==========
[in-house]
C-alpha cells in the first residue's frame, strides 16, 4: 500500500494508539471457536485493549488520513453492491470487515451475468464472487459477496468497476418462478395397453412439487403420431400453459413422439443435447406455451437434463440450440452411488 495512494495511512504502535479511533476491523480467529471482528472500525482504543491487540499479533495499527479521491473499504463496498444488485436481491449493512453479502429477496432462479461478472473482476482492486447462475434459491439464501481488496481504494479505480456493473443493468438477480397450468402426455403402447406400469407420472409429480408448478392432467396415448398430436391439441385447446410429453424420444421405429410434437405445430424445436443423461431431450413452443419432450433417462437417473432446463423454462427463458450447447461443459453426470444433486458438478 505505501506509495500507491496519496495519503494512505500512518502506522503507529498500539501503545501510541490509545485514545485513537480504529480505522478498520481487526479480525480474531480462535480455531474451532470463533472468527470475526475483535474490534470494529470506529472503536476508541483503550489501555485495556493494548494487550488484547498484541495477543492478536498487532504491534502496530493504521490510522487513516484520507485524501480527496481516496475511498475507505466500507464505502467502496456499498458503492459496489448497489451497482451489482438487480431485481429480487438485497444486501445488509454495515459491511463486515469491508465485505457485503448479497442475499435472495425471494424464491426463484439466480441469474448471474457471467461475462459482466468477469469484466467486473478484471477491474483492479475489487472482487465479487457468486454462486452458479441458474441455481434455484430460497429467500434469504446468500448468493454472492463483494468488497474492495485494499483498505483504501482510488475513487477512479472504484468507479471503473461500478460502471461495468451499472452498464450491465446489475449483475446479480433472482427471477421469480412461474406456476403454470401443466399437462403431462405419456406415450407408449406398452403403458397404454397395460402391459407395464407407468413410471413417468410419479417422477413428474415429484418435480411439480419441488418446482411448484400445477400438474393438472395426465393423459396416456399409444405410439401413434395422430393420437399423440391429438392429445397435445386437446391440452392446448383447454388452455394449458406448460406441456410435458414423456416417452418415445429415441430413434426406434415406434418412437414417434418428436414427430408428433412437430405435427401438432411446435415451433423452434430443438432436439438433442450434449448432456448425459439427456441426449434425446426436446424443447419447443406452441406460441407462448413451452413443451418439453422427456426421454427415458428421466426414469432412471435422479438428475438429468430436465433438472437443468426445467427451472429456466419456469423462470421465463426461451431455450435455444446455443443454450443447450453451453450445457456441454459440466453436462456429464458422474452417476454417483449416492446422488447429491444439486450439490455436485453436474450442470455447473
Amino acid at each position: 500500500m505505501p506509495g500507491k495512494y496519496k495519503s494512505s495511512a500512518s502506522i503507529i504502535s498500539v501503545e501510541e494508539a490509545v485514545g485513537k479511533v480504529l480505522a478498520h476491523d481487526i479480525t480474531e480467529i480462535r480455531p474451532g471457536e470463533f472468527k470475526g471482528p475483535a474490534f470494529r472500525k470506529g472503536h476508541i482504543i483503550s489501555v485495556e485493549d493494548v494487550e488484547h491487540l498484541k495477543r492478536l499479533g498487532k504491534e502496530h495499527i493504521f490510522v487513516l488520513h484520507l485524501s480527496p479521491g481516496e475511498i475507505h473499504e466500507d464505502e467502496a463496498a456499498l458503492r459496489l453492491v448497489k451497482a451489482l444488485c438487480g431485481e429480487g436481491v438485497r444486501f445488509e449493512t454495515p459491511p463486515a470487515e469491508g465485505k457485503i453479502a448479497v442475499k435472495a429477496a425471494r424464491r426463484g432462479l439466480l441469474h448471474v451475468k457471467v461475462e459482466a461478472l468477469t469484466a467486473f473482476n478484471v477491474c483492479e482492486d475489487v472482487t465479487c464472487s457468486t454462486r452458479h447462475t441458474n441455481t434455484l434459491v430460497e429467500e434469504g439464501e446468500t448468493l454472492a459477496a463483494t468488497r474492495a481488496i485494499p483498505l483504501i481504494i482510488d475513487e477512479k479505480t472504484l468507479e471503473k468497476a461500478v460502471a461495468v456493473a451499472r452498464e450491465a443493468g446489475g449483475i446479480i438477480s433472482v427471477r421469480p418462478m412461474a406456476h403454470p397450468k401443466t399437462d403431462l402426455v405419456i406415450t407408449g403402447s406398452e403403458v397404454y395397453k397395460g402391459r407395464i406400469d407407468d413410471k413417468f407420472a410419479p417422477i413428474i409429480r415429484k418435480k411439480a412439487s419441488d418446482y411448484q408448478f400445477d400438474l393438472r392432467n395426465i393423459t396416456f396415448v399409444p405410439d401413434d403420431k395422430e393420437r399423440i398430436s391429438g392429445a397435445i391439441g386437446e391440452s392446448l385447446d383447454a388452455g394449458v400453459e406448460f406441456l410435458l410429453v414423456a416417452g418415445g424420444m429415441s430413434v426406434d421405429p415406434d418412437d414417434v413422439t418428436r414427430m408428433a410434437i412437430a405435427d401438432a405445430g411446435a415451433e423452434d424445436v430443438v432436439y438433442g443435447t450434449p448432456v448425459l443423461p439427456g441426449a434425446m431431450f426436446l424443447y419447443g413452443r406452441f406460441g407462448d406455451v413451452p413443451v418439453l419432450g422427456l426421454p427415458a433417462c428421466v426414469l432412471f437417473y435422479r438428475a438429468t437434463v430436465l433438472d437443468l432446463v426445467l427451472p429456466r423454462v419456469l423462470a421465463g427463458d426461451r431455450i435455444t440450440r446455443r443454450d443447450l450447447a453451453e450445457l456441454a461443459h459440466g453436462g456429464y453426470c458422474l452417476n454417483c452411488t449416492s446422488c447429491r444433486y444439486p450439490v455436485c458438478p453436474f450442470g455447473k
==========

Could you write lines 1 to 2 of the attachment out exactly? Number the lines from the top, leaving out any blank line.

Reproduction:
[in-house]
C-alpha cells in the first residue's frame, strides 16, 4: 500500500494508539471457536485493549488520513453492491470487515451475468464472487459477496468497476418462478395397453412439487403420431400453459413422439443435447406455451437434463440450440452411488 495512494495511512504502535479511533476491523480467529471482528472500525482504543491487540499479533495499527479521491473499504463496498444488485436481491449493512453479502429477496432462479461478472473482476482492486447462475434459491439464501481488496481504494479505480456493473443493468438477480397450468402426455403402447406400469407420472409429480408448478392432467396415448398430436391439441385447446410429453424420444421405429410434437405445430424445436443423461431431450413452443419432450433417462437417473432446463423454462427463458450447447461443459453426470444433486458438478 505505501506509495500507491496519496495519503494512505500512518502506522503507529498500539501503545501510541490509545485514545485513537480504529480505522478498520481487526479480525480474531480462535480455531474451532470463533472468527470475526475483535474490534470494529470506529472503536476508541483503550489501555485495556493494548494487550488484547498484541495477543492478536498487532504491534502496530493504521490510522487513516484520507485524501480527496481516496475511498475507505466500507464505502467502496456499498458503492459496489448497489451497482451489482438487480431485481429480487438485497444486501445488509454495515459491511463486515469491508465485505457485503448479497442475499435472495425471494424464491426463484439466480441469474448471474457471467461475462459482466468477469469484466467486473478484471477491474483492479475489487472482487465479487457468486454462486452458479441458474441455481434455484430460497429467500434469504446468500448468493454472492463483494468488497474492495485494499483498505483504501482510488475513487477512479472504484468507479471503473461500478460502471461495468451499472452498464450491465446489475449483475446479480433472482427471477421469480412461474406456476403454470401443466399437462403431462405419456406415450407408449406398452403403458397404454397395460402391459407395464407407468413410471413417468410419479417422477413428474415429484418435480411439480419441488418446482411448484400445477400438474393438472395426465393423459396416456399409444405410439401413434395422430393420437399423440391429438392429445397435445386437446391440452392446448383447454388452455394449458406448460406441456410435458414423456416417452418415445429415441430413434426406434415406434418412437414417434418428436414427430408428433412437430405435427401438432411446435415451433423452434430443438432436439438433442450434449448432456448425459439427456441426449434425446426436446424443447419447443406452441406460441407462448413451452413443451418439453422427456426421454427415458428421466426414469432412471435422479438428475438429468430436465433438472437443468426445467427451472429456466419456469423462470421465463426461451431455450435455444446455443443454450443447450453451453450445457456441454459440466453436462456429464458422474452417476454417483449416492446422488447429491444439486450439490455436485453436474450442470455447473